Oh yes, and The Dirty Dozen Brass Band made "Spike" field such marvelous curves in "Deep Dark Truthful Mirror," "Stalin Malone," and the aforementioned referenced Sousaphone on "Chewing Gum." New Orleans piano legend Allen Toussaint's playing on "Mirror" is one of the many of "Spike's" instrumental highlights.
Of the six CD's Elvis recorded for the WB, "Spike" was the best.
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4.0 out of 5 stars Driving In The Spike April 17 2002
Format:Audio CD
1989's Spike was Elvis Costello's first release for Warner Brothers and on it he collaborated with another famous English songwriter, Paul McCartney. It is an interesting team because it reminds one of the Lennon-McCartney team with Mr. Costello playing the cynical, vicious side to Mr. McCartney's optimistic, upbeat side. The first song they team up on is "Veronica" which became Mr. Costello's biggest hit in the U.S. The song is a look at Alzheimer's Disease but it's dark subject matter is masked by a bright and catchy melody (obviously Mr. McCartney's influence). Their second song is a bit of a throwaway, "Pads, Paws & Claws". Mr. McCartney also shows up on the album's opener, "...This Town", playing some great bass. The two continued the partnership on Mr. McCartney's Flowers In The Dirt album. The rest of Spike is a fine release including the acidic "Deep Dark Truthful Mirror", "God's Comic", "Tramp The Dirt Down" and "Any King's Shilling".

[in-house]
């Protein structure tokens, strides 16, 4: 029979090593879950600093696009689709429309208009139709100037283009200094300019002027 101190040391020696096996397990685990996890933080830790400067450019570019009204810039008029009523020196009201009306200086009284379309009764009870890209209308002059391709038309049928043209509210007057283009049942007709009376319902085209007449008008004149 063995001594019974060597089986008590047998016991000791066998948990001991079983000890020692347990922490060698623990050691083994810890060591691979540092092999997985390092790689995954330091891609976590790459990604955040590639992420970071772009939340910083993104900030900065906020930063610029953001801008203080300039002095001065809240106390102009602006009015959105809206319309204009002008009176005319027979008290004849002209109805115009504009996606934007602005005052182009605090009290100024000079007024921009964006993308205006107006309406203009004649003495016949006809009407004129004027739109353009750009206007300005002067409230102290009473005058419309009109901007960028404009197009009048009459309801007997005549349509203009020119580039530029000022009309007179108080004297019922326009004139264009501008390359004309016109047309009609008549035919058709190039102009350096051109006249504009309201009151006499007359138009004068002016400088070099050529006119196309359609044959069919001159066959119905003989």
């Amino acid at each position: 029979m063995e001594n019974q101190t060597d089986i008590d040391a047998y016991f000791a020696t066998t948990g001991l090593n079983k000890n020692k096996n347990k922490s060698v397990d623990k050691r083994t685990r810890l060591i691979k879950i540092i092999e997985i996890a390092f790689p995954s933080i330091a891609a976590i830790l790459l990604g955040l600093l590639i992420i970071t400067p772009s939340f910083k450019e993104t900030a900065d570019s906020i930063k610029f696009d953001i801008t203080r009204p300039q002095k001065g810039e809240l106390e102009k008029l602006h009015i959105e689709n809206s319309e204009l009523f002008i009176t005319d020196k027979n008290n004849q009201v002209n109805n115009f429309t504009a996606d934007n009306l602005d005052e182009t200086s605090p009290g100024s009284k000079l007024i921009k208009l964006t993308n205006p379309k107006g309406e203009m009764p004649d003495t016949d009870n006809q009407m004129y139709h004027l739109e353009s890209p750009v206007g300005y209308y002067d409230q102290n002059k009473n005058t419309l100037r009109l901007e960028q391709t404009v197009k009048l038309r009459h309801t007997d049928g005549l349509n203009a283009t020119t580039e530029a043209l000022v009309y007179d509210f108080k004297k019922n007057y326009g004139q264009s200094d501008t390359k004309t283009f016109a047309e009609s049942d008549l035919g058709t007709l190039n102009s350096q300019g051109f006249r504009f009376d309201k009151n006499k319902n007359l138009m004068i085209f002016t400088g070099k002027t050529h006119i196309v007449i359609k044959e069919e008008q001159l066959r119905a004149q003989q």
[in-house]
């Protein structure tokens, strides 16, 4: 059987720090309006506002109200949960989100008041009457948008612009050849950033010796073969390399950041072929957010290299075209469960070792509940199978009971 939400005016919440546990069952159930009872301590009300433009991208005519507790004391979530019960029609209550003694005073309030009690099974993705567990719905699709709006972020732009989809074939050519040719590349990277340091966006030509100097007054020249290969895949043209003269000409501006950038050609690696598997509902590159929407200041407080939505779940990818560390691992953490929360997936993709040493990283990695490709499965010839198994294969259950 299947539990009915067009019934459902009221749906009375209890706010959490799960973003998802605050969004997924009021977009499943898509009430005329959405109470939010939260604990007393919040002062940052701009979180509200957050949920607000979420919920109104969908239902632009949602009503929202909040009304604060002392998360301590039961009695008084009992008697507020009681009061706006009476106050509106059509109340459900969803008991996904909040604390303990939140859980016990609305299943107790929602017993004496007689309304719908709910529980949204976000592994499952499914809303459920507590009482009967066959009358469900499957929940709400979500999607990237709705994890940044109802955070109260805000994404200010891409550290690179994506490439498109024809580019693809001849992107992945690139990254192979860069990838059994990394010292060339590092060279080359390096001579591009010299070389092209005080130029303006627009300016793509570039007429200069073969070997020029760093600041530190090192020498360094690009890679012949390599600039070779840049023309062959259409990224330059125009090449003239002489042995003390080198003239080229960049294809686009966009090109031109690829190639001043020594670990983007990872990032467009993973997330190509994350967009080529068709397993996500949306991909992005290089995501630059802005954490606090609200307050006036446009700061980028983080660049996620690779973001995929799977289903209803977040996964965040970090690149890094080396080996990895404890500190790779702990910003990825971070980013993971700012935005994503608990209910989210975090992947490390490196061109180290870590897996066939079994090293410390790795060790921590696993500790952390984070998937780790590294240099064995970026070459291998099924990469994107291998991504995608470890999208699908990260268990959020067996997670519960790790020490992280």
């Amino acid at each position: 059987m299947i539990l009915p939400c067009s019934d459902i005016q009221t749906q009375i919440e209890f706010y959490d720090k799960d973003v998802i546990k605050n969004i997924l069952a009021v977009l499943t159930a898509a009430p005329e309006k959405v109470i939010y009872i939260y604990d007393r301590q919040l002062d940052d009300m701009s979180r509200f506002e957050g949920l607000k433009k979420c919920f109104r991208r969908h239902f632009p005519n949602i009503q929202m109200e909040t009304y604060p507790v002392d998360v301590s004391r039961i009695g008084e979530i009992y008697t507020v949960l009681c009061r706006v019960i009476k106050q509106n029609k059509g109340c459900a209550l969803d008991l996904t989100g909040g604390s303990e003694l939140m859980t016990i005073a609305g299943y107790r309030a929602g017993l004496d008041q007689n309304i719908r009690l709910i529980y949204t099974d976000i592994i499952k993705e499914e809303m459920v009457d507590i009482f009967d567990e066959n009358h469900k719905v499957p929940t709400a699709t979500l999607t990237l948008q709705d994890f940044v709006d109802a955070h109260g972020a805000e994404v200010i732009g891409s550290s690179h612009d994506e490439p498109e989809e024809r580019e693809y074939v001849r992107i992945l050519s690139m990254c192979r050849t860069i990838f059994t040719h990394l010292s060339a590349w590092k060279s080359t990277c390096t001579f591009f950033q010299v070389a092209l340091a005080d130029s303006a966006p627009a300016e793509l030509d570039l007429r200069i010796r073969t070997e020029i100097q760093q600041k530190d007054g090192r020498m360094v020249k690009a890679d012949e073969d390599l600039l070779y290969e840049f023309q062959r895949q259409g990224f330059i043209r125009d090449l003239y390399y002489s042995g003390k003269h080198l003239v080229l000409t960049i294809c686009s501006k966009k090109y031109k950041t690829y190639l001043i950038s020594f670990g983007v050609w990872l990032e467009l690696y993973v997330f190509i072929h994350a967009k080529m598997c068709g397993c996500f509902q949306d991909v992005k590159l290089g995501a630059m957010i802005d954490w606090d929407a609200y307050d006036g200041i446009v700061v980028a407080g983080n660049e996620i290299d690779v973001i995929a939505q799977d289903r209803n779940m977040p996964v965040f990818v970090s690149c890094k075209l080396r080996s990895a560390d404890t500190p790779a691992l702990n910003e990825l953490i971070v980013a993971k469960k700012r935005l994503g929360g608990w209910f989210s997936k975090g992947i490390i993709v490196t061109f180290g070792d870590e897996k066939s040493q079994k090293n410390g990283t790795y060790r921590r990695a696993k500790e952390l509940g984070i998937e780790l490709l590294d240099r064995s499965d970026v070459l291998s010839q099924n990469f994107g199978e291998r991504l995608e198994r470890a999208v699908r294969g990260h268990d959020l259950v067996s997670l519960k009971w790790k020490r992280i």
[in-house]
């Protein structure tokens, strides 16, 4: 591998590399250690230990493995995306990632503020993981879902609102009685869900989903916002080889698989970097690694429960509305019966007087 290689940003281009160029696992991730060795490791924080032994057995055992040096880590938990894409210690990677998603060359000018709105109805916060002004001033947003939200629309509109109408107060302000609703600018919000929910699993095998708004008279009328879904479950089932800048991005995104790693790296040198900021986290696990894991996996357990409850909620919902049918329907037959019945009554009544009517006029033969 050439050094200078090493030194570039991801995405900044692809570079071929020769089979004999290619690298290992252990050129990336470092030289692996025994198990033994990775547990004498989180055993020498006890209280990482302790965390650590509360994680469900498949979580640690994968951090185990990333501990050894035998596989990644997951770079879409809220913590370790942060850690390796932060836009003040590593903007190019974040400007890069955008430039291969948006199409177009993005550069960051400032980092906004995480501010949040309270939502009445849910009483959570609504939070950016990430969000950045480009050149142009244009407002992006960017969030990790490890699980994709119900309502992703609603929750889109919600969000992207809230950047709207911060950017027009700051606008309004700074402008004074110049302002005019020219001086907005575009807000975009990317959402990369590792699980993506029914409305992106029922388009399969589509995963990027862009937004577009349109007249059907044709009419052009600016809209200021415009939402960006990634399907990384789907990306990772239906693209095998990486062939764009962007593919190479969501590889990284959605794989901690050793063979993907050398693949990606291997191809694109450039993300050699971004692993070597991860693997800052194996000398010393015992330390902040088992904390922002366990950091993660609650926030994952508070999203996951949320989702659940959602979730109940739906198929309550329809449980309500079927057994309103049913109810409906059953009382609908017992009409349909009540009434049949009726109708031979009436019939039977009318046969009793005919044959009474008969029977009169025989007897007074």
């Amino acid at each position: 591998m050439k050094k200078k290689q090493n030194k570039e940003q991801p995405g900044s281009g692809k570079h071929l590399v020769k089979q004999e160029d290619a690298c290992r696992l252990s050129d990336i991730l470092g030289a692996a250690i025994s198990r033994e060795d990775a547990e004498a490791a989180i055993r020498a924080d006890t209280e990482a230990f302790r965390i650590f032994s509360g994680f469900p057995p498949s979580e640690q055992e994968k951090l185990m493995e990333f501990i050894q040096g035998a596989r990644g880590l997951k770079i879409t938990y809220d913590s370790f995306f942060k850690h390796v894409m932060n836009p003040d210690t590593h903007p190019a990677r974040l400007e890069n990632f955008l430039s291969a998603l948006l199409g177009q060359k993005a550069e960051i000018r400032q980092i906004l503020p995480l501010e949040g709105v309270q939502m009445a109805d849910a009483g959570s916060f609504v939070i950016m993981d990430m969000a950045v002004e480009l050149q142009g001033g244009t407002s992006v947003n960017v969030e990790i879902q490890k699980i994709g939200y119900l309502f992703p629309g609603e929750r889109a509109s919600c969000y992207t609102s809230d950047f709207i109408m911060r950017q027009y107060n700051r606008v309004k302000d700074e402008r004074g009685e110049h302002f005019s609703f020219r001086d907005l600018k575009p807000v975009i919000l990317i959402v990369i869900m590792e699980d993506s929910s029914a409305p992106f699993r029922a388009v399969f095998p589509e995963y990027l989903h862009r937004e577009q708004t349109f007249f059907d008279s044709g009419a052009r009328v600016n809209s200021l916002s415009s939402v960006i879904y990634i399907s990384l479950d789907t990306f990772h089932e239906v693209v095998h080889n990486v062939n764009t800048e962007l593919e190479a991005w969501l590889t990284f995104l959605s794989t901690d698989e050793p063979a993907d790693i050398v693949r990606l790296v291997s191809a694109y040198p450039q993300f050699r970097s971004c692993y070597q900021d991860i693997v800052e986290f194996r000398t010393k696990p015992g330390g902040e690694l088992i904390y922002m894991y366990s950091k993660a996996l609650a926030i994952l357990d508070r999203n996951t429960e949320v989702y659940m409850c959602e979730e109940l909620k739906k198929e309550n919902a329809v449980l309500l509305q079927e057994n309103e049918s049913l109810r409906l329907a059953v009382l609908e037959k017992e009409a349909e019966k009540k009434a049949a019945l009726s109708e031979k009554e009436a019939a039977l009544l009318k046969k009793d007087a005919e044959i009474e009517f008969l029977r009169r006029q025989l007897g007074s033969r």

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5.0 out of 5 stars Revisiting an underrated gem... Sept. 21 2001
Format:Audio CD
First, some context: Although I was familiar with a few (but not many) of Elvis's previous singles, "Spike" is the first of his records that I bought, and has consequently become my comparison benchmark for the rest of his catalog. Prior to this record, I had a vague assumption that I didn't care for Elvis Costello, so winning me over was job one. But after hearing "Veronica" on the radio, seeing a televised acoustic performance of "Let Him Dangle" and going to a play that employed "God's Comic" as an opening mood-setter, I took the chance. And what a payoff!
It has always mystified me that the same sonic disparity that critics had decided marked "Imperial Bedroom" as a great record was largely considered a liability on this record. The arrangements here always seem to support the songs well; giving an understated, folk-protest feel to the acerbic anti-Thatcher diatribe "Tramp The Dirt Down"; bluesy piano for the superb "Deep Dark Truthful Mirror"; spare, nervous bursts of noise on "Pads, Paws & Claws" (one of two songs co-written with Paul McCartney on the record); or the all-out studio gloss of "Satellite" and the aforementioned "Veronica." It never feels as if a horn section was added superfluously, or an orchestra was thrown in simply because he had the budget for it. The songwriting is top-notch, and the arrangements are judiciously eclectic.